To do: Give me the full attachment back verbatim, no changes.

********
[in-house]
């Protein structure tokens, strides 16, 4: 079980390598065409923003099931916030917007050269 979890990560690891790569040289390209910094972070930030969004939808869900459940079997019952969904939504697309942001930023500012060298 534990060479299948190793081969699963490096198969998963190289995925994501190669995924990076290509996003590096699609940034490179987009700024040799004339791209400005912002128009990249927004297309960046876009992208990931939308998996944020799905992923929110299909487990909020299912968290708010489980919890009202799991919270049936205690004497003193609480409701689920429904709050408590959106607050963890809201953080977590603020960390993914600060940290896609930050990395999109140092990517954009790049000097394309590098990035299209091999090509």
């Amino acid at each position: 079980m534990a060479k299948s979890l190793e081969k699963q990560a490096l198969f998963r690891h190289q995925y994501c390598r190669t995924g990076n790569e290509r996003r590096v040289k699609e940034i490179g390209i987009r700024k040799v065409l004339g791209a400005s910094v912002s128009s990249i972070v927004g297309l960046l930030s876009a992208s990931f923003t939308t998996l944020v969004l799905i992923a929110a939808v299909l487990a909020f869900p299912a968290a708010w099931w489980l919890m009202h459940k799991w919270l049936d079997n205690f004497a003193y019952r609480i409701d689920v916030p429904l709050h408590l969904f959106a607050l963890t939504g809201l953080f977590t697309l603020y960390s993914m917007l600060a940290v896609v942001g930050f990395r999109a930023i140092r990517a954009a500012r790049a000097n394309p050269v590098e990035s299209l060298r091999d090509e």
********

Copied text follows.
[in-house]
């Protein structure tokens, strides 16, 4: 079980390598065409923003099931916030917007050269 979890990560690891790569040289390209910094972070930030969004939808869900459940079997019952969904939504697309942001930023500012060298 534990060479299948190793081969699963490096198969998963190289995925994501190669995924990076290509996003590096699609940034490179987009700024040799004339791209400005912002128009990249927004297309960046876009992208990931939308998996944020799905992923929110299909487990909020299912968290708010489980919890009202799991919270049936205690004497003193609480409701689920429904709050408590959106607050963890809201953080977590603020960390993914600060940290896609930050990395999109140092990517954009790049000097394309590098990035299209091999090509």
């Amino acid at each position: 079980m534990a060479k299948s979890l190793e081969k699963q990560a490096l198969f998963r690891h190289q995925y994501c390598r190669t995924g990076n790569e290509r996003r590096v040289k699609e940034i490179g390209i987009r700024k040799v065409l004339g791209a400005s910094v912002s128009s990249i972070v927004g297309l960046l930030s876009a992208s990931f923003t939308t998996l944020v969004l799905i992923a929110a939808v299909l487990a909020f869900p299912a968290a708010w099931w489980l919890m009202h459940k799991w919270l049936d079997n205690f004497a003193y019952r609480i409701d689920v916030p429904l709050h408590l969904f959106a607050l963890t939504g809201l953080f977590t697309l603020y960390s993914m917007l600060a940290v896609v942001g930050f990395r999109a930023i140092r990517a954009a500012r790049a000097n394309p050269v590098e990035s299209l060298r091999d090509e």